5. The material underneath you should be thick enough to compensate for the hardness of the ground and any objects in/on it which would otherwise be uncomfortable to sleep on. Sleeping on the ground is a lot different from sleeping in your bed at night. The ground does not adjust to the contours of your body, so it’s your body that has to do the adjusting, including on rocks, sticks and other such annoyances (which, by the way, should be moved away beforehand anyway, if possible). Sufficiently thick bedding increases comfort immeasurably.

6. There should be a layer of protection against creepy-crawlies, mosquitoes etc. at some level if they are out and about. Whether it’s a tent or tarp’s mosquito netting, a smudge fire or mosquito netting stretched over the face area of the bivvy bag (my favourite method), there must be some physical or chemical barrier which prevents annoying insects from preying on you. Forgetting this crucial element in an area swarming with biting bugs can make any sleep, much less good sleep, very difficult.

These things may seem obvious to many of you, but if you are starting from scratch without much guidance, some of them may not be immediately evident. If it seems that I’m being overly thorough, it’s for the sake of completeness. If it seems I’m not being thorough enough, please share what you know!

After (lots of) trial and error, I’ve arrived at the following setup which works well for me (not saying it’s perfect or ideal, just that it works for me):

Shelter: Simple tarp or multi-configuration floorless tent with a plastic ground sheet (Open shelter allows heat from the fire to enter.)

    Outermost sleep system layer: waterproof bivy bag, unzipped to allow moisture to escape.

    Inside the bivvy bag: one or more sleeping bags on top of climate-appropriate sleeping pads/animal fleeces (Having the sleeping pads inside the bivy prevents me from rolling off them, which I often tend to do.)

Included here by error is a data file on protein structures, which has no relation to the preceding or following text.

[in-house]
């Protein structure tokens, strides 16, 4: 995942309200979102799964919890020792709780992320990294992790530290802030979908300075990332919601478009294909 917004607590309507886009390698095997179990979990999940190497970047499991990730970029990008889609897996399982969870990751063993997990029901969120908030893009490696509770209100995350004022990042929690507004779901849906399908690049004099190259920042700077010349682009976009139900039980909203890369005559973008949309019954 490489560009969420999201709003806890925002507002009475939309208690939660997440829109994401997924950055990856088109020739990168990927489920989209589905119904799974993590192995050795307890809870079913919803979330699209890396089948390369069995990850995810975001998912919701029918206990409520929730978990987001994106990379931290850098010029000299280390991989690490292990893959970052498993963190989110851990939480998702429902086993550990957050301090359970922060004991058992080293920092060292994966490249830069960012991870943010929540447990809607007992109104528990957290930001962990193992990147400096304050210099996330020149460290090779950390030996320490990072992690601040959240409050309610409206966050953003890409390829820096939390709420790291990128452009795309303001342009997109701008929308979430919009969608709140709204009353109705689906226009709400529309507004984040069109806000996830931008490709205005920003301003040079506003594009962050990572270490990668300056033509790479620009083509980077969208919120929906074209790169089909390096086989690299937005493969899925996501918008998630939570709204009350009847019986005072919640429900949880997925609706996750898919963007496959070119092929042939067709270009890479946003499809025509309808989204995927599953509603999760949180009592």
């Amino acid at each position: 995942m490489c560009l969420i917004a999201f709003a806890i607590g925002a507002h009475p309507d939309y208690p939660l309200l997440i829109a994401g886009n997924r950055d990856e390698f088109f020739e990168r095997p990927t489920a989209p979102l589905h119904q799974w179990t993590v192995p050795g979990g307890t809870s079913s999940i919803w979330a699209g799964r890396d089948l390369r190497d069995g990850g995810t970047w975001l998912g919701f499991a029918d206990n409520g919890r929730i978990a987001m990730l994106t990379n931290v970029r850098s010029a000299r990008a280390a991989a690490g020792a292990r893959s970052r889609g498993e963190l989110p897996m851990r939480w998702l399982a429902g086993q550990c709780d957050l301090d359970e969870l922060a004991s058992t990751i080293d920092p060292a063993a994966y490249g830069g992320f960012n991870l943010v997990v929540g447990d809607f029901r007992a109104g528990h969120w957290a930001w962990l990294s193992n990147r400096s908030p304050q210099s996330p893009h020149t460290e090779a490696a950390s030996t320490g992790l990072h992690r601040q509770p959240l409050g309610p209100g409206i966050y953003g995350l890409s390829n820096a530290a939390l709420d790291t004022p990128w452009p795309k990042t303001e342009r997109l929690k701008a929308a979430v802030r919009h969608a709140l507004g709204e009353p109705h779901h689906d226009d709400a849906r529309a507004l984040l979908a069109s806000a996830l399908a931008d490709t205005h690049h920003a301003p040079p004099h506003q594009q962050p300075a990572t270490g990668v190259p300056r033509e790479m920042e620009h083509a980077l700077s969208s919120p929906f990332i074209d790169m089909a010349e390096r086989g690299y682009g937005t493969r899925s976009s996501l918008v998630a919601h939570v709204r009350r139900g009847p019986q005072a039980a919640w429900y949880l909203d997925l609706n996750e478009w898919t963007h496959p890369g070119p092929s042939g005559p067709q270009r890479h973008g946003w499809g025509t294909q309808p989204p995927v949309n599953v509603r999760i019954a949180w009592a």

In the Summer: mosquito netting stretched over the area of the bivy bag near my face.

    Here are a few other ideas which can help improve the quality of your night out:

    • Placing a bottle full of warm to hot water in your sleeping bag can help keep up the temperature inside.
    • Keeping a clean bottle with a tight-fitting cap (“pee bottle”) inside your sleeping bag can allow men to answer nature’s call without having to leave their sleeping setup (sorry ladies).
    • Drinking a bit of hot tea before bed can help keep you warm for a while after going to sleep.
    • If you wake up a bit cold, “exercise” inside your sleeping bag (sit-ups etc.) to heat yourself and the bag again.
    • If your clothes are not especially dry, change them before going to bed to avoid bringing extra moisture with you into your sleeping bag.
    • Keep extra socks handy in case your feet get chilly overnight. In colder conditions, long underwear, gloves and a balaclava may also be useful.
    • Don’t set up camp in a recessed area, if you can avoid it because it will likely be colder than surrounding areas.